[ ... ] the galaxies were larger in proportion to their spacings than they are at present. Indeed for $|\tau|$ given by $$ \left(\frac{\tau_0}{\tau}\right)^2 \ge \left(\frac{\mbox{Spacing}}{\mbox{Radius}}\right)_\mbox{Present day} \qquad (38) $$ the galaxies [ on the other side ] were overlapping each other. The right-hand side of equation (38) has an average value of about 300. Let's check that number with help of Wikipedia: Most of the galaxies are 1,000 to 100,000 parsecs in diameter (approximately 3000 to 300,000 light years) and separated by distances on the order of millions of parsecs (or megaparsecs). For comparison, the Milky Way has a diameter of at least 30,000 parsecs (100,000 ly) and is separated from the Andromeda Galaxy, its nearest large neighbor, by 780,000 parsecs (2.5 million ly.) Sticking to the latter we have $780,000 / 30,000 = 26$, which is quite different from Hoyle's $= 300$ estimate. Making this whole exercise unreliable.

But wait! From Wikipedia we quote: The largest-observed redshift, corresponding to the greatest distance and furthest back in time, is that of the cosmic microwave background radiation; the numerical value of its redshift is about z = 1089. This would mean that (see Length Contraction): $$ \frac{L}{L_0} = \left(\frac{\mbox{Spacing}}{\mbox{Radius}}\right)_\mbox{Present day} = \frac{m_0}{m} = 1+z = 1090 $$ According to Van Flandern this redshift is associated with a Hubble volume which is greater than the observable universe of the Big Bang theory. Which does not represent a problem, though, for a cosmos that is infinite in space and time: $$ D = \ln(1090)\;c_0/H_0 \approx 7 \times \mbox{ Hubble radius} $$ And, according to the above, we find for the CMBR temperature $T$, given that the surface temperature of a main sequence star (e.g. our sun) is about $T_0 = 5,778$ K: $$ \frac{T}{T_0} = \frac{m}{m_0} = \frac{1}{1+z} = \frac{1}{1090} \hieruit T = \frac{5,778}{1090} = 5.3 K $$ The accepted experimental value for the CMBR is $T = 2.725$ K, which is of the same order of magnitude. No fictional "other side". No adjustable BB parameters too.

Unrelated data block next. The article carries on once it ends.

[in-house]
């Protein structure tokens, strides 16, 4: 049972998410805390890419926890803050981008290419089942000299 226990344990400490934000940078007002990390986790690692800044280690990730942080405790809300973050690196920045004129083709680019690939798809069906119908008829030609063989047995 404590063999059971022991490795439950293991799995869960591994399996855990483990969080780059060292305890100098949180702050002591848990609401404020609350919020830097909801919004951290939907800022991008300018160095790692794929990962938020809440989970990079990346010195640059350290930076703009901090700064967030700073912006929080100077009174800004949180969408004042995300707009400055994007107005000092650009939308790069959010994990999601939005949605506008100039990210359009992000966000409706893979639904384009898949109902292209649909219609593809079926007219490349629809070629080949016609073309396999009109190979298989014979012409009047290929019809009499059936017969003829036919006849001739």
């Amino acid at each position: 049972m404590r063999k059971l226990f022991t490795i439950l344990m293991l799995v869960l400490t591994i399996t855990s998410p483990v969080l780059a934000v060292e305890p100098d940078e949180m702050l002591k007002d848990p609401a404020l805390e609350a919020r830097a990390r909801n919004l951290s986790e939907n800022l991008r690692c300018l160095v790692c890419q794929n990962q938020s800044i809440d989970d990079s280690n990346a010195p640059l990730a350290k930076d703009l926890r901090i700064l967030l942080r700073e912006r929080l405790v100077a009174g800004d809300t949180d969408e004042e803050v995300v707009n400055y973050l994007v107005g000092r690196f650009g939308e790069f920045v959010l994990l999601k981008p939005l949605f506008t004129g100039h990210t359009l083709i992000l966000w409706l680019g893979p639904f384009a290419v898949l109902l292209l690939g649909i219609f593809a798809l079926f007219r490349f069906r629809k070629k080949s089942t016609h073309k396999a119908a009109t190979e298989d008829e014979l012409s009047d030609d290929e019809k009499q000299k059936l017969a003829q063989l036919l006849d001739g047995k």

But we are not finished yet. According to Origins of the CMB: photons had much shorter wavelengths with high associated energy, corresponding to a temperature of about 3,000 K. And with Wikipedia we actually see very much the same formula as the one employed above. Using it the other way around we get, indeed: $$ T_r = 2.725\cdot(1+z) \hieruit T_r = 2.725 \times 1090 = 2,970.25 \approx 3,000 K $$ Putting it in the context of UAC, it has to be defended that "stars" in galaxies, full of young "atoms" with ultralight electrons, filling all empty space, indeed have this mean "surface" temperature. Perhaps some wisdom from standard Big Bang theory can be borrowed for our purpose.